Decentralisation is important in Norwegian educational policy. A part of this policy has been to integrate adult education with regular first-time education on both secondary and tertiary level, as opposed to establishing a separate system for adult education. The municipalities and counties have a responsibility for providing formal education for adults as well as for youths. Universities and university colleges have regional responsibility for continuing education.
From August 2000, adults born before 1978 and without completed secondary education have had the legal right to upper secondary education. From autumn 2008, this right has been extended and changed. Since then, adults have on the application the right to participate in upper secondary education and training, from the year they turn 25. The county education authorities are responsible for adult education at the upper secondary level and it is financed in the same way as ordinary upper secondary education, through a lump sum grant to the counties. Adult education at the upper secondary level is given at upper secondary schools and county-based adult education centers. Also, some study associations, distance education institutions and labour market authorities offer courses that qualify as parts of a full secondary education programme.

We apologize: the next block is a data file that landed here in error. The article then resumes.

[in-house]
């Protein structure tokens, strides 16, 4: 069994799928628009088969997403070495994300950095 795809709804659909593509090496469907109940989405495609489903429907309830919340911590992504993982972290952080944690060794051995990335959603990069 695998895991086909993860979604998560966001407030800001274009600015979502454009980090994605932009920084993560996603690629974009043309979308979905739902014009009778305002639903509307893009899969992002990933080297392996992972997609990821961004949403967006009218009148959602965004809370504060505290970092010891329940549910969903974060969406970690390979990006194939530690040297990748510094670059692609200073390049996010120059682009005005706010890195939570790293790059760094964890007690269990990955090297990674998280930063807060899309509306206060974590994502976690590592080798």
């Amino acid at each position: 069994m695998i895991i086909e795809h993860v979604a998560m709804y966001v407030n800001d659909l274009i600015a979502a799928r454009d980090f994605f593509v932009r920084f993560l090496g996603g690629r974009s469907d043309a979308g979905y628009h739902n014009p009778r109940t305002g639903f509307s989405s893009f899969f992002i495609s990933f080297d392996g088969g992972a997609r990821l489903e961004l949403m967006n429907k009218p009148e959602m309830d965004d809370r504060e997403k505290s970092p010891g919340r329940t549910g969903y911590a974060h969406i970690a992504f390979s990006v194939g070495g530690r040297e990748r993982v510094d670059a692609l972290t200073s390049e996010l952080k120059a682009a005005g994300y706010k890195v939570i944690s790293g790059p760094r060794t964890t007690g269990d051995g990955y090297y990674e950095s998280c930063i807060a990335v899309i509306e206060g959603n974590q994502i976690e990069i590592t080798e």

Universities and university colleges provide continuing education, both short updating non-credit courses and longer credit-giving modular programmes. Usually, a combination of meetings and ICT is used for flexible learning. Most participants are in employment. For adults, an alternative is to attend ordinary on-campus programmes, where one-third of the students are older than 30 years of age.
Three types of institutions providing adult education belong to the private grant-aided sector: folk high schools (college without examination or qualification), study associations, and distance education institutions.